The Washington Times - June 3, 2013, 11:25AM

The unusual meeting between Dennis Rodman and North Korea leader Kim Jong-un produced some hybrid diplomacy that has been both praised and condemned. The half-hour HBO documentary that came out of that encounter airs on the cable channel with much ado June 14.

Mr. Rodman himself is getting back to, uh, normal life in the meantime; he’ll appear with fellow athletic heroes Joe Montana, Dwight Clark and Oscar Robertson at a California autograph festival this weekend.


A silver screen action hero, meanwhile, lent some muscle to a congressional delegation during a recent five-day visit to Russia. The group intended to uncover clues about accused Boston Marathon bomber Tamerlan Tsarnaev, who visited Dagestan for a six-month period in 2012 - and determine if anything could have been done to prevent the attacks.

Rep. Dana Rohrabacher and five other lawmakers met with Russian parliament members and other officials right into the weekend; the California Republican said many of those meetings were made possible through the efforts of Steven Seagal, an actor with considerable martial arts prowess.

Mr. Seagal escorted the delegation - which included Rep. Michele Bachmann - through the countryside on a trip to the site of a terrorist attack in the Caucasus town of Beslan, where militants seized a school and took more than 1,000 people hostage in 2004.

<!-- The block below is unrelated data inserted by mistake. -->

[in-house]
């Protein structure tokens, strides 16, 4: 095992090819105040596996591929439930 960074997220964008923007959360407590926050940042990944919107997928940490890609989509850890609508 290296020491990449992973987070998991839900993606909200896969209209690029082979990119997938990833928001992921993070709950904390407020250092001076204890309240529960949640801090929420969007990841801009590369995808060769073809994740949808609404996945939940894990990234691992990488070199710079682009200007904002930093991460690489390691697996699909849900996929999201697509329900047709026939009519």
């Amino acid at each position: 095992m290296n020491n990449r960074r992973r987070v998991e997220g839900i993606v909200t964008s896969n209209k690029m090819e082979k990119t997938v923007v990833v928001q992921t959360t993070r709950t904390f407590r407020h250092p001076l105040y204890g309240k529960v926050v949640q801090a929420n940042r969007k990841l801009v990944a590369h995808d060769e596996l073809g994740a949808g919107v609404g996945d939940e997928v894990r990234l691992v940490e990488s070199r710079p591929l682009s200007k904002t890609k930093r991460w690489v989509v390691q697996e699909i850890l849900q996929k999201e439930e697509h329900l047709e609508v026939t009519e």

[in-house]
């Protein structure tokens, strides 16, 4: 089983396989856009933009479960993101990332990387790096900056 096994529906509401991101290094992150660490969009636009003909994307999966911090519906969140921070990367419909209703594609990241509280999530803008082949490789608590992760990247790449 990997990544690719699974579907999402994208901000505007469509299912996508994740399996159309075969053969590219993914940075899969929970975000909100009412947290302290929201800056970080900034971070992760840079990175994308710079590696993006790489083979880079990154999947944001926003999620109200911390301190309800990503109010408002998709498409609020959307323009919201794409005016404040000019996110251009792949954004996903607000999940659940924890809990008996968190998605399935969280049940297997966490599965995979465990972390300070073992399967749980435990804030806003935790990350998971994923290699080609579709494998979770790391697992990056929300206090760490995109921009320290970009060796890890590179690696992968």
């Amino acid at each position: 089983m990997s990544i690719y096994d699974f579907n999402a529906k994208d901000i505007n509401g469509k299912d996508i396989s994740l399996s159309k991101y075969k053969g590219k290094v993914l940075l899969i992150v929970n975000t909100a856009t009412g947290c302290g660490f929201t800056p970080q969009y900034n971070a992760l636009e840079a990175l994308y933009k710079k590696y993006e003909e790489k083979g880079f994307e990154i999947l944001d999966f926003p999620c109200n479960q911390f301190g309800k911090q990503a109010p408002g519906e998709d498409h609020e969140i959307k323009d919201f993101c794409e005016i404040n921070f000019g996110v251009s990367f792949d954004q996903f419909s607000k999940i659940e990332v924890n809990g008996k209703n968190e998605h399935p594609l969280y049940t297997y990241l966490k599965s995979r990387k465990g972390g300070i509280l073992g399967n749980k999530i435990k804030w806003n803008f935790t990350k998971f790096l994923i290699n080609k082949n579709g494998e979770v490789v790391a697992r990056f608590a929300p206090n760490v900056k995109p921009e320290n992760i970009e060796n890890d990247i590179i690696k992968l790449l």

“Seagal is well connected in Russia. He met with Russian President Vladimir Putin in March, and last week paid a visit to Ramzan Kadyrov, the strongman who rules Chechnya, a province in southern Russia that has seen two brutal wars between federal troops and Chechen separatists since 1994,” noted an Associated Press account of the event.

The congressman repeatedly thanked Mr. Seagal during a followup press event on Sunday, noting that the actor’s effort helped avoid the less-than-ideal experience of past foreign trips, when all of the meetings had been arranged by the U.S. Embassy.

“You know what we got? We got the State Department controlling all the information that we heard,” Mr Rohrabacher said. “You think that’s good for democracy? No way.”

The congressman said that the meetings in Russia ultimately showed there was “nothing specific” that could have helped prevent the Boston Marathon bombings, but that the two countries need to work more closely on joint security threats.